To some, basic is boring. To others, it’s dependable. The TLR-1 isn’t new, it’s not flashy, but it works. And has worked for years. Using a pair of CR123 batteries, it generates 300 lumens of light and continues to do so for two and a half hours. If you’re simply playing the numbers game, 300 might not seem like much, but when it came out that was plenty. And it still is in a lot of circumstances and locations. Indoors, in particular, too many lumens can be a problem. If the predominant paint color on your walls at home is Navajo White, you’re not going to need, nor like, 1,000 lumens.
If, however, you do want to have enough lumen horsepower to signal the mothership, then let’s go up in power.
Back in the old days, if we wanted lots of lumens, the choice was the TLR-1HL, a high-output light with 1,000 lumens. You can still have it, but a more modern and better choice is the TLR-9. A thousand lumens, but now in a sleeker package. Instead of side-by-side configuration, the “9” loads the CR123 batteries in line, so you don’t have a fat box under your pistol. This does make it a bit long, but if you want 1,000 lumens for an hour and a half, you’ll need a pair of batteries. It has a toggle/rocker switch at the rear you can reach from either side and a light lock-out feature. This lets you make sure the light doesn’t get switched on when you put it away, only to find the batteries dead some time later. (You do have to remember to unlock it when you next go to load up and carry, but Streamlight can’t do everything for you.)
Let’s take a step back and consider not all lighting options need to be focused on power, even if it means bulk.
This is a light for compact pistols, but it works on full-sized ones as well. The “8” indicates it’s the light/laser combo, and its companion non-laser model is the TLR-7. It generates 500 lumens and offers a strobe function as well. There are dual buttons on either side of your trigger guard (as mounted), and as with all lights, you’ll have to learn the touch-press-hold pattern that generates the desired function. You have the choice of red or green lasers but not in the same unit. Pick one—that’s the color you get. The TLR-7/8 uses a single battery, the common for lights CR123A battery that’s now an everyday item even in big-box hardware stores.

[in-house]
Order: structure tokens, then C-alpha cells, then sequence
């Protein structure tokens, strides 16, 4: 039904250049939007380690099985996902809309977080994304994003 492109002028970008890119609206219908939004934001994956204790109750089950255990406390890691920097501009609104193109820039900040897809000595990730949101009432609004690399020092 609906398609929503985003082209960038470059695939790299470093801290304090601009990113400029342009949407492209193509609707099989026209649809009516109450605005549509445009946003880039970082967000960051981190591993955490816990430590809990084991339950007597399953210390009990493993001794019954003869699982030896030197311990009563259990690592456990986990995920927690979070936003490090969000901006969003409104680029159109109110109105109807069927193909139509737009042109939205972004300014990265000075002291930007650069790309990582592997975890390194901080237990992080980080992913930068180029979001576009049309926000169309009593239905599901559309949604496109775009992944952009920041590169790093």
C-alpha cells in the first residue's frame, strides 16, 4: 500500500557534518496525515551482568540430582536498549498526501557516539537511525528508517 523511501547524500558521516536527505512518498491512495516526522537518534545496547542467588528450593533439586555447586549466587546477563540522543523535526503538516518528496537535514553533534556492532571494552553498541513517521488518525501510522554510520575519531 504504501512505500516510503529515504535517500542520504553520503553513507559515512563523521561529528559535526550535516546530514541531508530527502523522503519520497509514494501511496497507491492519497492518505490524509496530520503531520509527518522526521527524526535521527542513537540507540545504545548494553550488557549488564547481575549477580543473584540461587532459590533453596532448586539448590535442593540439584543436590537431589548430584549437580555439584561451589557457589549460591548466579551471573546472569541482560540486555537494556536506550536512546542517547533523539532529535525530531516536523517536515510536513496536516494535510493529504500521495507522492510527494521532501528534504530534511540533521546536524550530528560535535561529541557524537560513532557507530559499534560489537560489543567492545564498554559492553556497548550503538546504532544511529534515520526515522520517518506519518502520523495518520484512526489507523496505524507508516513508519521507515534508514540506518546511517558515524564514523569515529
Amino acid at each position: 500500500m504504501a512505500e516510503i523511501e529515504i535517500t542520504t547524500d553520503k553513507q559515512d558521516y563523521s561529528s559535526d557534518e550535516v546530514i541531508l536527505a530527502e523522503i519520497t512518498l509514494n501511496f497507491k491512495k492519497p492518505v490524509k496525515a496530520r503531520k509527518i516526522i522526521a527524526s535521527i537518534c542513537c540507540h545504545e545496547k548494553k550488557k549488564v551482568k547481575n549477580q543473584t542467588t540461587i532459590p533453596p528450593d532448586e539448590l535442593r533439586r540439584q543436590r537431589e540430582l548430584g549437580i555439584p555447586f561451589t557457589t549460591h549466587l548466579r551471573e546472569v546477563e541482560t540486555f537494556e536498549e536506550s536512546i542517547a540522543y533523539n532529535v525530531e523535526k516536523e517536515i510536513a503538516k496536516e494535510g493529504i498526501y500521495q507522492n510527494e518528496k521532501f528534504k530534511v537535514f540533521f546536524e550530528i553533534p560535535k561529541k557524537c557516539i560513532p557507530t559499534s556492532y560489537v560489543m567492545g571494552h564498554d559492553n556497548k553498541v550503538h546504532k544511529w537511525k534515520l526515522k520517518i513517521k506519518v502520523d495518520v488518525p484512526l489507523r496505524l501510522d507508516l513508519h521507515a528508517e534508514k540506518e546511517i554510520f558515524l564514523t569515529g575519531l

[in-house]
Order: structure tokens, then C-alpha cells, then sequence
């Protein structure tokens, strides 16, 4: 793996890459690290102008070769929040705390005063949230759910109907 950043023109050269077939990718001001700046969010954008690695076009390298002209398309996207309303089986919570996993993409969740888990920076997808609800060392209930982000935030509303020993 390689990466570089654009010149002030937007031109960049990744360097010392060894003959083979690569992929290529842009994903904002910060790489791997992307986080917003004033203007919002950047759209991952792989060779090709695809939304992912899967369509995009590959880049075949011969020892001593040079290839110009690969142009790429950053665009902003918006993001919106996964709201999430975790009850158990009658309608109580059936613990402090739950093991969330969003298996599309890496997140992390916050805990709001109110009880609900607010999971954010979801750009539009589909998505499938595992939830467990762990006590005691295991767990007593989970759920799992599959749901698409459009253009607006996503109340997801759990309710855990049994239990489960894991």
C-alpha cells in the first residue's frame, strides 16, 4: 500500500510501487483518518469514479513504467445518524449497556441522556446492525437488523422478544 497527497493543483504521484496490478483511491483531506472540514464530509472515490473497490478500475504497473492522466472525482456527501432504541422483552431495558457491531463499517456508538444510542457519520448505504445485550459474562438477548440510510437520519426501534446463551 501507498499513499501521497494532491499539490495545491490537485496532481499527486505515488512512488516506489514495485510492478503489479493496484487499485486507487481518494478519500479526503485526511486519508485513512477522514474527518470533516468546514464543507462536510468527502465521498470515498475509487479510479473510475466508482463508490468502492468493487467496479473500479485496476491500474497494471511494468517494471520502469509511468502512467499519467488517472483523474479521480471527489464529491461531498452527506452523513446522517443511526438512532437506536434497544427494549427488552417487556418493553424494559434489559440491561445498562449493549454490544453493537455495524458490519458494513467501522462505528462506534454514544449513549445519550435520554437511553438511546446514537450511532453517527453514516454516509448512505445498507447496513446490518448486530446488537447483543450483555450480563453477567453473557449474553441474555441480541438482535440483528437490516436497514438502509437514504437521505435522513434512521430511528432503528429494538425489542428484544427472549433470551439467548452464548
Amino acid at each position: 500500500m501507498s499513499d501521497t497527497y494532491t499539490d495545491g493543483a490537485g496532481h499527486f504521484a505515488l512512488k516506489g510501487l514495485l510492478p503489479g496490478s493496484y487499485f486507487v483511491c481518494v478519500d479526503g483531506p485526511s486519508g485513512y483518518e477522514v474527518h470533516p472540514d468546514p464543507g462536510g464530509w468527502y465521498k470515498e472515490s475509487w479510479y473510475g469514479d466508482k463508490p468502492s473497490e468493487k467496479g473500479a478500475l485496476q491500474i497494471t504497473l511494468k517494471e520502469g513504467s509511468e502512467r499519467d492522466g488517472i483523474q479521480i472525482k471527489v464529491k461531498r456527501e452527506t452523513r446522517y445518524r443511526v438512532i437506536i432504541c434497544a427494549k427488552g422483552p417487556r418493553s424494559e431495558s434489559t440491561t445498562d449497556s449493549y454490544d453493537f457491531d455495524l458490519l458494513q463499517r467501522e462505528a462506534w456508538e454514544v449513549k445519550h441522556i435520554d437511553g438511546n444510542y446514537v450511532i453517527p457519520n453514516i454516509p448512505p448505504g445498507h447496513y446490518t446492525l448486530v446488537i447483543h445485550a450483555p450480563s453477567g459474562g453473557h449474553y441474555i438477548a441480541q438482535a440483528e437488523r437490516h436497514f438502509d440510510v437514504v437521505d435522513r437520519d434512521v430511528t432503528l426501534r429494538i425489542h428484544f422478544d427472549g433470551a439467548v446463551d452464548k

One detail of the TLR-8 (and the 7) that I like is that the light comes with a set of adapter plates. You need to install one of the plates in the body of the light and then fit the light to your pistol. This permits Streamlight to make a single shell with light, battery compartment and controls; by installing a plate, you fit it to your pistol. That means they don’t have to stock a dozen inventory items to fit everything, and you can make it fit whatever pistol you have … or the next one … or the next.
The attachment isn’t fast or overly engineered. It’s a simple screw that pulls the clamp plate on the far side tight to the rail. The slot on the screw has been produced to fit a coin, so whatever pocket change you have will suffice to tighten, or check the tightness of, your TLR-8.
Lights last a long time.
One of my favorite compact lights is the Insight X2, a light/laser combo. The listed light output is only 80 lumens. However, every time I fire it up, I have to ask myself, Who measured that? It punches above its specs. I hang onto it because it hasn’t quit; it’s easy-on, easy-off, fits on everything and produces plenty of light for plenty of applications. Did I mention it fits on everything? If you see an orphan tactical light, don’t pass it up just because it isn’t he newest. New is good, but old can be useful.
Money matters, so let’s not break the bank while lighting up the night, shall we?
Crimson Trace Lightguard
The Crimson Trace Lightguard series doesn’t cover a lot of pistols, only nine models, and they’re not going to get you “what SEALs use” points on your man-card, but not everyone wants to light the dark for any reason other than they have a practical need. The Lightguard series fit onto the trigger guard or accessory rail. They offer ambidextrous controls for momentary and constant-on, and the output, at 110 lumens isn’t going to be laser-like; it’ll show you what’s trying to hide in the dark. Each one comes with the batteries it uses, a pair of 1/3N cells (aka CR1/3N) and will run for an hour on those. With a list price of $90, you can have light on your pistol, even if it’s an older model (one of the nine Crimson Trace makes this for) that doesn’t have an accessory rail.
If you have to have the best, the biggest, baddest, most durable light to be had, then we know which aisle to be shopping in.